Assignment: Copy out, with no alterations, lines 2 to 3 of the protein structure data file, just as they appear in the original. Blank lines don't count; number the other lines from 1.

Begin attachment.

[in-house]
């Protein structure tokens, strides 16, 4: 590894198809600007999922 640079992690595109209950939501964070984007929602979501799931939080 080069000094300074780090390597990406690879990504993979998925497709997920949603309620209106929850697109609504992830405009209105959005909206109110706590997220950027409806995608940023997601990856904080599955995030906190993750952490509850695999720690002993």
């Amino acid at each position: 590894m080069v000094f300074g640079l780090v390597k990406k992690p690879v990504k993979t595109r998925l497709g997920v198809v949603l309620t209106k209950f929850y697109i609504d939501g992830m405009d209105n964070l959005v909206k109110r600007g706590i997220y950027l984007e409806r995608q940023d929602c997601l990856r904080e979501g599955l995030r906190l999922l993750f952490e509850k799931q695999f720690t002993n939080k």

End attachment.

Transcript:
């Protein structure tokens, strides 16, 4: 590894198809600007999922 640079992690595109209950939501964070984007929602979501799931939080 080069000094300074780090390597990406690879990504993979998925497709997920949603309620209106929850697109609504992830405009209105959005909206109110706590997220950027409806995608940023997601990856904080599955995030906190993750952490509850695999720690002993």
């Amino acid at each position: 590894m080069v000094f300074g640079l780090v390597k990406k992690p690879v990504k993979t595109r998925l497709g997920v198809v949603l309620t209106k209950f929850y697109i609504d939501g992830m405009d209105n964070l959005v909206k109110r600007g706590i997220y950027l984007e409806r995608q940023d929602c997601l990856r904080e979501g599955l995030r906190l999922l993750f952490e509850k799931q695999f720690t002993n939080k």